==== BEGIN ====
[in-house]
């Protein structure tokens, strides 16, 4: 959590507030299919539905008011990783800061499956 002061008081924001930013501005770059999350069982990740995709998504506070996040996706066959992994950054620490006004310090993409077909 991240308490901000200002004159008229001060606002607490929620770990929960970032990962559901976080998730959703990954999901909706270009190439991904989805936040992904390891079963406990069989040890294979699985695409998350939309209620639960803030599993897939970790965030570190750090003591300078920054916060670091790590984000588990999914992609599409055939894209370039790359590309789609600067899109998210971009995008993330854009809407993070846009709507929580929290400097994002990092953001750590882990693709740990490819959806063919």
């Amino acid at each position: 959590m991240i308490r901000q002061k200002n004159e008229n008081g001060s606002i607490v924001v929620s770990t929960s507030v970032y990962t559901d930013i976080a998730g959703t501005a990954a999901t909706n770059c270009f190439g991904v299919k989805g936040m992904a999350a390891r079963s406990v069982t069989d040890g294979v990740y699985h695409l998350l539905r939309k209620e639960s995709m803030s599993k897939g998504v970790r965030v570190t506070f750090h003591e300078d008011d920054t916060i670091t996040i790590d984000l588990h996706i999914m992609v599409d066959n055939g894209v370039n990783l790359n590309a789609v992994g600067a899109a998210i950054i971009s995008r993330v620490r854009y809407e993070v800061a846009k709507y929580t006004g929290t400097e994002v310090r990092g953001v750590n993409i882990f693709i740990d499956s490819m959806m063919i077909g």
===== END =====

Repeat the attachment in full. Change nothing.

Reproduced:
[in-house]
């Protein structure tokens, strides 16, 4: 959590507030299919539905008011990783800061499956 002061008081924001930013501005770059999350069982990740995709998504506070996040996706066959992994950054620490006004310090993409077909 991240308490901000200002004159008229001060606002607490929620770990929960970032990962559901976080998730959703990954999901909706270009190439991904989805936040992904390891079963406990069989040890294979699985695409998350939309209620639960803030599993897939970790965030570190750090003591300078920054916060670091790590984000588990999914992609599409055939894209370039790359590309789609600067899109998210971009995008993330854009809407993070846009709507929580929290400097994002990092953001750590882990693709740990490819959806063919």
């Amino acid at each position: 959590m991240i308490r901000q002061k200002n004159e008229n008081g001060s606002i607490v924001v929620s770990t929960s507030v970032y990962t559901d930013i976080a998730g959703t501005a990954a999901t909706n770059c270009f190439g991904v299919k989805g936040m992904a999350a390891r079963s406990v069982t069989d040890g294979v990740y699985h695409l998350l539905r939309k209620e639960s995709m803030s599993k897939g998504v970790r965030v570190t506070f750090h003591e300078d008011d920054t916060i670091t996040i790590d984000l588990h996706i999914m992609v599409d066959n055939g894209v370039n990783l790359n590309a789609v992994g600067a899109a998210i950054i971009s995008r993330v620490r854009y809407e993070v800061a846009k709507y929580t006004g929290t400097e994002v310090r990092g953001v750590n993409i882990f693709i740990d499956s490819m959806m063919i077909g």